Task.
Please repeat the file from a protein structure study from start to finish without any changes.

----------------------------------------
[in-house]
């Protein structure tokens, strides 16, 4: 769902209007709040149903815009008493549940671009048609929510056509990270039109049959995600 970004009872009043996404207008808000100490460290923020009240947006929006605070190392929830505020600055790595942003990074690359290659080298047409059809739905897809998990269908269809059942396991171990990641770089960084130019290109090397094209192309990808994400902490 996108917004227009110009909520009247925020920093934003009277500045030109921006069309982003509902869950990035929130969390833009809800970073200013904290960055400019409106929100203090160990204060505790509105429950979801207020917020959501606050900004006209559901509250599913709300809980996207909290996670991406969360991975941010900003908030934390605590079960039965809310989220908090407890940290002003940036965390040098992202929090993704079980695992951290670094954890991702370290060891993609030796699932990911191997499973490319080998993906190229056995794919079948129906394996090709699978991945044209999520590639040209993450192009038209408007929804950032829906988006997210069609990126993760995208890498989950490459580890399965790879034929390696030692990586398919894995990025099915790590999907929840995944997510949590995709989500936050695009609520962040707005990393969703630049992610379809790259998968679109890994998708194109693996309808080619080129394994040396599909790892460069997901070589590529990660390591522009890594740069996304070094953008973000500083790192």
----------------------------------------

[in-house]
């Protein structure tokens, strides 16, 4: 769902209007709040149903815009008493549940671009048609929510056509990270039109049959995600 970004009872009043996404207008808000100490460290923020009240947006929006605070190392929830505020600055790595942003990074690359290659080298047409059809739905897809998990269908269809059942396991171990990641770089960084130019290109090397094209192309990808994400902490 996108917004227009110009909520009247925020920093934003009277500045030109921006069309982003509902869950990035929130969390833009809800970073200013904290960055400019409106929100203090160990204060505790509105429950979801207020917020959501606050900004006209559901509250599913709300809980996207909290996670991406969360991975941010900003908030934390605590079960039965809310989220908090407890940290002003940036965390040098992202929090993704079980695992951290670094954890991702370290060891993609030796699932990911191997499973490319080998993906190229056995794919079948129906394996090709699978991945044209999520590639040209993450192009038209408007929804950032829906988006997210069609990126993760995208890498989950490459580890399965790879034929390696030692990586398919894995990025099915790590999907929840995944997510949590995709989500936050695009609520962040707005990393969703630049992610379809790259998968679109890994998708194109693996309808080619080129394994040396599909790892460069997901070589590529990660390591522009890594740069996304070094953008973000500083790192």